Tim Donaghy left the basketball court as a disgraced former N.B.A. referee in July and left a federal court room yesterday as an admitted criminal, a conspirator and a gambling addict.
Donaghy’s downfall and the resulting scandal that has threatened the National Basketball Association’s integrity, came into focus when Donaghy, 40, surrendered to federal authorities and pleaded guilty to two felonies during a hearing at the United States District Court in Brooklyn.
For four years, Donaghy bet on N.B.A. games, including some that he officiated. For at least five months — starting in December 2006 — he advised professional gamblers about which teams to pick, through telephone calls and coded language. And he violated one of the primary tenets for referees by providing the gamblers with information about referee assignments, relationships between referees and players and the health of players.
Those details were disclosed when the charges were unsealed in the 10th-floor court room of Judge Carol B. Amon.
Read more: New York Times
NEW YORK, Aug. 15 — Tim Donaghy, the former NBA referee at the center of a betting scandal that has rocked professional basketball, pleaded guilty Wednesday to two federal conspiracy charges, acknowledging that he used inside information to predict the winners of NBA games and passed on his picks to a professional gambler in return for cash.
Read more: Washington Post
NEW YORK (CNN) — Former NBA referee Tim Donaghy was released on $250,000 bail after pleading guilty Wednesday to two felonies related to wagering on games he officiated and supplying inside information on games to others.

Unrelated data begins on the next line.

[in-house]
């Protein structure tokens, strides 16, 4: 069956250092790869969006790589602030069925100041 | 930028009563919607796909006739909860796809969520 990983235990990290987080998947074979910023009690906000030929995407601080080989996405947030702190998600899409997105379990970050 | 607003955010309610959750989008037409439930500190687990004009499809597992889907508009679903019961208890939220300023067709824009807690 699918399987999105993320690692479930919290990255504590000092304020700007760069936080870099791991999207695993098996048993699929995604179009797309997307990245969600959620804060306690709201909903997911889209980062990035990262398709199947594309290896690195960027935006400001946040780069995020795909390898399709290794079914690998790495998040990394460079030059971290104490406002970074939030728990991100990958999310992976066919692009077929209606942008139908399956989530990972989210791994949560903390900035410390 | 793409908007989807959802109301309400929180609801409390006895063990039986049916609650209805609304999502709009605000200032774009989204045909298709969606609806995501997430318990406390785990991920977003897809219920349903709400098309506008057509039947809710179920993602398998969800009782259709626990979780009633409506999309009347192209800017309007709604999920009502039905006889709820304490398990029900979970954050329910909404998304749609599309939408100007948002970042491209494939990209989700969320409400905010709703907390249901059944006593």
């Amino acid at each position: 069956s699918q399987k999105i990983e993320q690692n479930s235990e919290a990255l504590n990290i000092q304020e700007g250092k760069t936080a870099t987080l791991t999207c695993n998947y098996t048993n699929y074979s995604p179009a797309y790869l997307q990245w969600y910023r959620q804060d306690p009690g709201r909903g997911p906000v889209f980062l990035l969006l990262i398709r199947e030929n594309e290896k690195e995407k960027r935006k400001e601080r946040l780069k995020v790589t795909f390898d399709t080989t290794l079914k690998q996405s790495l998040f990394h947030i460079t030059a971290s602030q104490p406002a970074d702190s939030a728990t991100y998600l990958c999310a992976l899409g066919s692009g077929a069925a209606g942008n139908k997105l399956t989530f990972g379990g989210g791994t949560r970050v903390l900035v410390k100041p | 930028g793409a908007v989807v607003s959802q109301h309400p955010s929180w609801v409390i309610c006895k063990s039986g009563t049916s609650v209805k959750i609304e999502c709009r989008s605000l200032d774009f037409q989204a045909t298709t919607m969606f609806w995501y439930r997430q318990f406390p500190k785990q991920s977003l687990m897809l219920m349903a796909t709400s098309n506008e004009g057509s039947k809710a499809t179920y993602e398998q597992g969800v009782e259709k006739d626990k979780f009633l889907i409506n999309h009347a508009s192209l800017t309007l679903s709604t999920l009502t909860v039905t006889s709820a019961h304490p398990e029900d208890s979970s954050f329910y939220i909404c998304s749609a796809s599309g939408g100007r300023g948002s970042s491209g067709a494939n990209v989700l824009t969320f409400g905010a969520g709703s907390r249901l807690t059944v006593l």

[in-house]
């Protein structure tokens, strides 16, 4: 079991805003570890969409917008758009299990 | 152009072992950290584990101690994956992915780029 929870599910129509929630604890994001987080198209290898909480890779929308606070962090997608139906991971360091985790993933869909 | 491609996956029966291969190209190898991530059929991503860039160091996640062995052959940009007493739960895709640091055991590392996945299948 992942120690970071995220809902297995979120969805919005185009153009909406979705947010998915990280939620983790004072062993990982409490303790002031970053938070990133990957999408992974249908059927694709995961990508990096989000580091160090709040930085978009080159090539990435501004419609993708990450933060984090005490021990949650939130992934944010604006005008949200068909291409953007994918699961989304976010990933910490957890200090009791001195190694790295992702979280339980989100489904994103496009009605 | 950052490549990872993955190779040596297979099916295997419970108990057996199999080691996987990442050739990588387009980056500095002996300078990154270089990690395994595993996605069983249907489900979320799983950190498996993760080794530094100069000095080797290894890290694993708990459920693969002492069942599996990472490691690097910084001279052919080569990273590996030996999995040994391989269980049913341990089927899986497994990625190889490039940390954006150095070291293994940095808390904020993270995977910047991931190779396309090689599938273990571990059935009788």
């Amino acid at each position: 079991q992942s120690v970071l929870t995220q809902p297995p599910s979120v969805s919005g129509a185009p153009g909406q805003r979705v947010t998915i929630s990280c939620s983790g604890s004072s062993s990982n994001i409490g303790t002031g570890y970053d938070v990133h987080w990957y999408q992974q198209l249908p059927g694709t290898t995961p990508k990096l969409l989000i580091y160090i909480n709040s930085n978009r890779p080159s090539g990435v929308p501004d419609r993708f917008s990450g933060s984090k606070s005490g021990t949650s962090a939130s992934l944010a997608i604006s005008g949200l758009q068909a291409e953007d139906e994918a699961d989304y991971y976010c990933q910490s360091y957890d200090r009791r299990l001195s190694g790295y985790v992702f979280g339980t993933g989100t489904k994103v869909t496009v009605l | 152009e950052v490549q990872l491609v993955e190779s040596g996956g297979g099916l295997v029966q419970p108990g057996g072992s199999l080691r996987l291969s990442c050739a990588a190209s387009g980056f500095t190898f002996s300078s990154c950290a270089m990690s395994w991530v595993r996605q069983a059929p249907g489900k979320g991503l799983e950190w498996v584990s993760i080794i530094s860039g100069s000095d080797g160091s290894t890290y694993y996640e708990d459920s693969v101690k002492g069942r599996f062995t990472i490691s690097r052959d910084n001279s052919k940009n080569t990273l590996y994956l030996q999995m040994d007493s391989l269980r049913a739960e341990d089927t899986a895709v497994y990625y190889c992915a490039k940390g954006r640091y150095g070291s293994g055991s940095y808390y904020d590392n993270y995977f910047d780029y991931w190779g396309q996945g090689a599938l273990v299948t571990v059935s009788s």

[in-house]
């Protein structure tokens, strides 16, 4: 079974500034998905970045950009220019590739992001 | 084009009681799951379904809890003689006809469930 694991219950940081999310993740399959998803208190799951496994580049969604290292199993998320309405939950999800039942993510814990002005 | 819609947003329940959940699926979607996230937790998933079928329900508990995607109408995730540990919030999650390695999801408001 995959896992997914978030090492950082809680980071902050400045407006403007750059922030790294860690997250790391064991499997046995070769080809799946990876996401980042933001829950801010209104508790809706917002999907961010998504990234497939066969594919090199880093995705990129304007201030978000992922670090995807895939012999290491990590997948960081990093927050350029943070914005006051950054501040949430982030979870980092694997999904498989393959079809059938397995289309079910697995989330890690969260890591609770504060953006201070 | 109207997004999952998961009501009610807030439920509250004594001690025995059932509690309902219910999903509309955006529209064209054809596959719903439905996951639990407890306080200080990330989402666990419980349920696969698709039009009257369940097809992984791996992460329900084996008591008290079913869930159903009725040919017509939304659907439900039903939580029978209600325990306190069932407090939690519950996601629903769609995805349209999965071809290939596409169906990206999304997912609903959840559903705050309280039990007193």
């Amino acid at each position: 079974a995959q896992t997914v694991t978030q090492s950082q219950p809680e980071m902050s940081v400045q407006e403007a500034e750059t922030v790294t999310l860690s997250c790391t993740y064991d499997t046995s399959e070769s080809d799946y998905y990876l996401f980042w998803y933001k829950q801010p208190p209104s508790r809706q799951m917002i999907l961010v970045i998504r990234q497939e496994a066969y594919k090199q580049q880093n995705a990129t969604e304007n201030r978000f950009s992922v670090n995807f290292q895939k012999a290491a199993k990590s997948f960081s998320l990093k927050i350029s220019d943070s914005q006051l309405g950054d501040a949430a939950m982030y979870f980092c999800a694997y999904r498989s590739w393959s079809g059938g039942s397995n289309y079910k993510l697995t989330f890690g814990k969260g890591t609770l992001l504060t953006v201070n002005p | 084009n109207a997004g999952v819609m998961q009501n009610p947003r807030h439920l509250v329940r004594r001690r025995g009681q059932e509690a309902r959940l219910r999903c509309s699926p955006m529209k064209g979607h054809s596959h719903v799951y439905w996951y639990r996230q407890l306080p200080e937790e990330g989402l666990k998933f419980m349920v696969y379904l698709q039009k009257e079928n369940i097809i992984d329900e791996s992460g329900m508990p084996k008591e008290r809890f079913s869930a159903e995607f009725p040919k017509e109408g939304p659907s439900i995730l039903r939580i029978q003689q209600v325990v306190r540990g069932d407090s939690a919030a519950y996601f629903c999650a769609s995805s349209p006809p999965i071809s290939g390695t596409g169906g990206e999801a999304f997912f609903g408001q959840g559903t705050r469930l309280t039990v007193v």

“Today’s guilty plea and charges serve as a warning that easy money often comes at a high price,” said U.S. Attorney Roslynn Mauskopf.
Two of Donaghy’s alleged co-conspirators — James Battista, also known as “Baba” and “Sheep,” and Thomas Martino — were also arraigned Wednesday for involvement in the gambling ring.
Neither of them entered a plea, and both also have been released on an unsecured $250,000 bond.
Read more: CNN
Americans Win First Olympic Basketball Competition.
Basketball made its debut as an Olympic sport at the 1936 Games in Berlin. On August 14, 1936, the U.S. won the Gold Medal, defeating Canada 19-8. The championship game was played outdoors in similar fashion to all the other basketball games of the Berlin Olympics. The “Master Olympic Planners” hadn’t gotten the memo that basketball was an indoor sport. They set the games on a clay tennis court, which made for less than ideal conditions. On the day of the gold medal round, it not only rained, it poured.
The U.S. began with a forfeit victory over Spain, whose team had been called home because of the start of the Spanish civil war. The Universal players trounced Estonia 52-28 in the second round, and the McPherson platoon followed with a 56-23 victory over the Philippines. A 25-10 U.S. triumph over Mexico in the semifinals set up a gold medal encounter between Naismith’s native Canada and his adopted U.S. Unfortunately, it turned out to be what Balter later described as “a priceless bit of Chaplinesque comedy.”
Read more: Sports Illustrated
The AP noted that “the game might have been better played had it been played under water polo rules”.